1. More probably than not, Mr Burns did ask Dr Rackemann for the names of the agent and the tenant.  It is quite unlikely that they had several conversations as to the possible rental, the area to be leased and other things concerning this prospective tenancy without Mr Burns wanting to know who was the agent and who was the tenant.  I find also that Dr Rackemann did not disclose either name to his partners.  It is improbable that the plaintiffs would have accused Dr Rackemann of withholding the name of the agent if Dr Rackemann had already and recently disclosed it.  It is also unlikely that Dr Rackemann, by himself or Mr Cronin, would have disputed the plaintiffs’ assertions in this respect if he had disclosed at least the agent’s name to Mr Burns.  Dr Rackemann was wanting to negotiate this lease of lot 2160 by excluding Mr Lazarides from the negotiations.  He wanted to demonstrate what he saw was his competence compared with that of Mr Lazarides in this kind of business.  This explains why he did not identify the agent as Mr Mahuika.
  1. More probably than not, Dr Rackemann did not know of the identity of the proposed tenant until he received Mr Mahuika’s email of 1 February 2008.  The tenant was not identified in Mr Mahuika’s email of 25 January.  And it is likely that the agent was unwilling to disclose the name of the prospective tenant until the agent had secured an appointment to act for the partnership.  In his email of 1 February, the agent’s reference to the tenant indicates that it was at that point that the tenant was identified, particularly because the tenant is named by a hyperlinked reference to its website.  But when that party was no longer interested in leasing the premises, I infer that the agent then identified it to Dr Rackemann in order to demonstrate that the agent had been acting, in good faith, for a real tenant.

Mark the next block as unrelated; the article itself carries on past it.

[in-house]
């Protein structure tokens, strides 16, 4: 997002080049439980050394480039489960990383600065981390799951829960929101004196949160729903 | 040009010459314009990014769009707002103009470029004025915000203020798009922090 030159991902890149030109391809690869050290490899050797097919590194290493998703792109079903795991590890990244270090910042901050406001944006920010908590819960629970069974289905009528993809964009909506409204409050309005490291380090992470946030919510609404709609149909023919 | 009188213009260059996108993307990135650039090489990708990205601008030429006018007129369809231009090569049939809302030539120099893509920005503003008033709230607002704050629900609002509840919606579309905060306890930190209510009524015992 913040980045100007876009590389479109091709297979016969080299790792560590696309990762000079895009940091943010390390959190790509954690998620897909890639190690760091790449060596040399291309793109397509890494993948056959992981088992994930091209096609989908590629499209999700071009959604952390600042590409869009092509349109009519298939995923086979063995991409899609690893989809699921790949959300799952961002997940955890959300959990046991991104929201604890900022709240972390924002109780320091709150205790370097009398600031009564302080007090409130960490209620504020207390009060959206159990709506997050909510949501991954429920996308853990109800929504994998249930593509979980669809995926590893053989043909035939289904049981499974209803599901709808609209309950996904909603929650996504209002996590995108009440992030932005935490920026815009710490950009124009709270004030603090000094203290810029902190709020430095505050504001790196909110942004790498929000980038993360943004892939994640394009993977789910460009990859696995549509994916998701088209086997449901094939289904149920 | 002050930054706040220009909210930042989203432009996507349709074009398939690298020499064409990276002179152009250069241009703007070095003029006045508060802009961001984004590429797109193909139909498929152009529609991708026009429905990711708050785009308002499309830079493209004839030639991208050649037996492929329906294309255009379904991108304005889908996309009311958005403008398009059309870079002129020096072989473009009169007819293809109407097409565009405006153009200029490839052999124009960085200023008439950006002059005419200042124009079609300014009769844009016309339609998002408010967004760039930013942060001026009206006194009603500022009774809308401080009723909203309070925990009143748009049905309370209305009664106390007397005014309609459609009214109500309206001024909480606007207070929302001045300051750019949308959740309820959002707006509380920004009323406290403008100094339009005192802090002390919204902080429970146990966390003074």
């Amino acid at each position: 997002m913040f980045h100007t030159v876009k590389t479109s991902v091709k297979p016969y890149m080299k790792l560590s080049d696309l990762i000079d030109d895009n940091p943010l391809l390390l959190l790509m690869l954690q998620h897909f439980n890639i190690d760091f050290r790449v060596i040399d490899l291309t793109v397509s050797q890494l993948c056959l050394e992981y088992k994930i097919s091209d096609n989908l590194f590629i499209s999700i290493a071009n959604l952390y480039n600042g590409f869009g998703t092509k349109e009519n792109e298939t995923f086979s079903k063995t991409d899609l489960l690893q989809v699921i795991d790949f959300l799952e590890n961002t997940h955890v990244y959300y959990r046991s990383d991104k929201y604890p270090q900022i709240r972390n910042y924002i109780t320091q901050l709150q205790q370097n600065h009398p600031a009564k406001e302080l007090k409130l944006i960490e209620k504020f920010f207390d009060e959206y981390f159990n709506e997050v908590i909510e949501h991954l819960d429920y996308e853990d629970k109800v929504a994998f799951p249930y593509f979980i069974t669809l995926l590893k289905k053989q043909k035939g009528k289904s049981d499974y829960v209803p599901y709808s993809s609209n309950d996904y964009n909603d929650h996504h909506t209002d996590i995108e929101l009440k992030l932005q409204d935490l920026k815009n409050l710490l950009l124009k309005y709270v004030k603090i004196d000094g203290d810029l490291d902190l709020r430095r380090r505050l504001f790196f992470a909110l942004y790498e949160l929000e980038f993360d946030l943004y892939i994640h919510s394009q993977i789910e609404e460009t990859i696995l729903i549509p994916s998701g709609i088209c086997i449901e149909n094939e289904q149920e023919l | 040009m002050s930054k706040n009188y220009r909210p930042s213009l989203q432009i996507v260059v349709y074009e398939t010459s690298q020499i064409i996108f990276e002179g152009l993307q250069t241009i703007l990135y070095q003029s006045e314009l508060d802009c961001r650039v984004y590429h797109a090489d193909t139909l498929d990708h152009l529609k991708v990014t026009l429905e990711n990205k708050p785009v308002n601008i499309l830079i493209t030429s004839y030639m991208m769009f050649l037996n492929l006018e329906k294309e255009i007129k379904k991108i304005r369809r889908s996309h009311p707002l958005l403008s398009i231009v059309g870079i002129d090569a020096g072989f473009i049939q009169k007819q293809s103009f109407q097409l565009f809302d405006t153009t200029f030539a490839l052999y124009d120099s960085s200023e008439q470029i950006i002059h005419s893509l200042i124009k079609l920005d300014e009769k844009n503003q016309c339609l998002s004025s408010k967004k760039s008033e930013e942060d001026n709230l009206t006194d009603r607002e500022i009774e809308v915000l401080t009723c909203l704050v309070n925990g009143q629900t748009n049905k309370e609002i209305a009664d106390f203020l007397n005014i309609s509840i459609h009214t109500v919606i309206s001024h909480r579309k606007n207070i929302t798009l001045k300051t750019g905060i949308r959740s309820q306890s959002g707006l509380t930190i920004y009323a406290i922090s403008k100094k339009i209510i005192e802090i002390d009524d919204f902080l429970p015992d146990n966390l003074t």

1. I find that when Mr Burns asked Dr Rackemann on 25 January for the identity of the prospective tenant, Dr Rackemann simply declined to provide it and did not say that he was unaware of it.  It is improbable that he would have refused to identify the agent but then say that he was unable to identify the tenant.  More probably, he simply declined to identify either, preferring his partners to believe that he knew more rather than less.
  1. I reject Dr Rackemann’s evidence that he sent to either of his partners the agent’s draft of his appointment.  There is no documentary evidence to that effect.  And again, there was no contention by Mr Cronin, in his letter of 5 February written in response to the plaintiffs’ memorandum to Dr Rackemann of 1 February, that the agent had been identified, and in particular by the provision of that draft contract.
  1. There was no rational basis for Dr Rackemann’s withholding the identity of the agent from the plaintiffs.  In the interests of the partnership, the defendant should have disclosed it.  The argument for Dr Rackemann was critical of what was said to be the failure of the plaintiffs to cooperate in respect of this agent’s approach.  It was argued that the plaintiffs wrongfully declined to provide the keys to the premises or to otherwise facilitate an inspection by this agent and his prospective tenant.  That criticism of the plaintiffs is valid, but it did not excuse the defendant’s conduct in denying its partners potentially valuable information.